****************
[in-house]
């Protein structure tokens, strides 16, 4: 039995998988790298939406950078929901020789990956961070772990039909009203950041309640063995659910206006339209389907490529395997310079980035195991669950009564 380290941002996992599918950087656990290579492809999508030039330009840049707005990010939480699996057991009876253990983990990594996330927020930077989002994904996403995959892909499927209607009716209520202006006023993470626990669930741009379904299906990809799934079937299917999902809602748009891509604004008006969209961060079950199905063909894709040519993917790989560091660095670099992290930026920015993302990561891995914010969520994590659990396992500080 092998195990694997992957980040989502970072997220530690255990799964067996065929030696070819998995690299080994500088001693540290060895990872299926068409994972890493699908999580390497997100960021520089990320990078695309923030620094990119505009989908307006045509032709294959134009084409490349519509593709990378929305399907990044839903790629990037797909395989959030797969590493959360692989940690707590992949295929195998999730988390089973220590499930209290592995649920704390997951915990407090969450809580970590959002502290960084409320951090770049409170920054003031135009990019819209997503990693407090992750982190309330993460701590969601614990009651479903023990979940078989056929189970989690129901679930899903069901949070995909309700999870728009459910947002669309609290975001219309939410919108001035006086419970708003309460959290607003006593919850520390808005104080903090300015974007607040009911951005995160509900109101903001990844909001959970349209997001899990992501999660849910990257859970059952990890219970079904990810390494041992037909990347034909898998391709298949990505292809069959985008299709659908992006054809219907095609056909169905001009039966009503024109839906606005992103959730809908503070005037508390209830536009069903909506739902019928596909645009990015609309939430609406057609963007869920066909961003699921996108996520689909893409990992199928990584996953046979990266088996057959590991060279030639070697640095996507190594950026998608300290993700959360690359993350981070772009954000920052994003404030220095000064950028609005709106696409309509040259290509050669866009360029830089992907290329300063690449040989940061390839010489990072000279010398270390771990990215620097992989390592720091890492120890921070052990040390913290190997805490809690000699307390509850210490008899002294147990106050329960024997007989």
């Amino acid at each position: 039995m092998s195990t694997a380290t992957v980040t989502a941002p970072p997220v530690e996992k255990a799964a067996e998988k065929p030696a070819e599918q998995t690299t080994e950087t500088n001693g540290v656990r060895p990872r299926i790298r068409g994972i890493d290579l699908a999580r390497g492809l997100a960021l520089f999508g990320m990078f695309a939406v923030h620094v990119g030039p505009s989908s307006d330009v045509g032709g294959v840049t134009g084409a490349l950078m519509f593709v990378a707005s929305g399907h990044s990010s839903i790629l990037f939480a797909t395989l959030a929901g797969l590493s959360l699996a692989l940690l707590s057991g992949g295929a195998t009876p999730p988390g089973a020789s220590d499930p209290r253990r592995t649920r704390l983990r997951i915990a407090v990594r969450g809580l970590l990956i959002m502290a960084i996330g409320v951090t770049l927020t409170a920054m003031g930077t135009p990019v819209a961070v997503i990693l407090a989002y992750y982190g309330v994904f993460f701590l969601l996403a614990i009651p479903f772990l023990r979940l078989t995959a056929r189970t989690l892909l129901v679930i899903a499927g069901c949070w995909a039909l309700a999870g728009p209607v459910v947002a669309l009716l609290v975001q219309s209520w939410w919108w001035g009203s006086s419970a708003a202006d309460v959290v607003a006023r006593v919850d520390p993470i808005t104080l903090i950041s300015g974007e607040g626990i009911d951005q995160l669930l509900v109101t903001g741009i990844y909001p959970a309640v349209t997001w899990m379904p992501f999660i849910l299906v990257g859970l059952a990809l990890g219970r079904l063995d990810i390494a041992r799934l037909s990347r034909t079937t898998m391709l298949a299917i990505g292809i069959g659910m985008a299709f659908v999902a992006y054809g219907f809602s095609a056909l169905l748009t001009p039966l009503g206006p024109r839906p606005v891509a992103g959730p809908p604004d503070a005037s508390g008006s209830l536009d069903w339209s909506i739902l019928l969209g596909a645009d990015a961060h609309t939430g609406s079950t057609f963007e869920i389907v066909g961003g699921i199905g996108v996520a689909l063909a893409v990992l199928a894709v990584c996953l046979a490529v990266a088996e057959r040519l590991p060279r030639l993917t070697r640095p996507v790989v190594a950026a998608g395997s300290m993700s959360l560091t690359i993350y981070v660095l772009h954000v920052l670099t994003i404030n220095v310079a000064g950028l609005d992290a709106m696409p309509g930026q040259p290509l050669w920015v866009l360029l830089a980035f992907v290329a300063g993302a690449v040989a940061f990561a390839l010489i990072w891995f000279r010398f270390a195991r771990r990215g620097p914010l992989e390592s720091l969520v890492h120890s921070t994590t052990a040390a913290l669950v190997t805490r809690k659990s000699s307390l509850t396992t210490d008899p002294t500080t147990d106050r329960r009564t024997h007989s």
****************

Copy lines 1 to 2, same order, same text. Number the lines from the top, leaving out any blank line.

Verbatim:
[in-house]
């Protein structure tokens, strides 16, 4: 039995998988790298939406950078929901020789990956961070772990039909009203950041309640063995659910206006339209389907490529395997310079980035195991669950009564 380290941002996992599918950087656990290579492809999508030039330009840049707005990010939480699996057991009876253990983990990594996330927020930077989002994904996403995959892909499927209607009716209520202006006023993470626990669930741009379904299906990809799934079937299917999902809602748009891509604004008006969209961060079950199905063909894709040519993917790989560091660095670099992290930026920015993302990561891995914010969520994590659990396992500080 092998195990694997992957980040989502970072997220530690255990799964067996065929030696070819998995690299080994500088001693540290060895990872299926068409994972890493699908999580390497997100960021520089990320990078695309923030620094990119505009989908307006045509032709294959134009084409490349519509593709990378929305399907990044839903790629990037797909395989959030797969590493959360692989940690707590992949295929195998999730988390089973220590499930209290592995649920704390997951915990407090969450809580970590959002502290960084409320951090770049409170920054003031135009990019819209997503990693407090992750982190309330993460701590969601614990009651479903023990979940078989056929189970989690129901679930899903069901949070995909309700999870728009459910947002669309609290975001219309939410919108001035006086419970708003309460959290607003006593919850520390808005104080903090300015974007607040009911951005995160509900109101903001990844909001959970349209997001899990992501999660849910990257859970059952990890219970079904990810390494041992037909990347034909898998391709298949990505292809069959985008299709659908992006054809219907095609056909169905001009039966009503024109839906606005992103959730809908503070005037508390209830536009069903909506739902019928596909645009990015609309939430609406057609963007869920066909961003699921996108996520689909893409990992199928990584996953046979990266088996057959590991060279030639070697640095996507190594950026998608300290993700959360690359993350981070772009954000920052994003404030220095000064950028609005709106696409309509040259290509050669866009360029830089992907290329300063690449040989940061390839010489990072000279010398270390771990990215620097992989390592720091890492120890921070052990040390913290190997805490809690000699307390509850210490008899002294147990106050329960024997007989």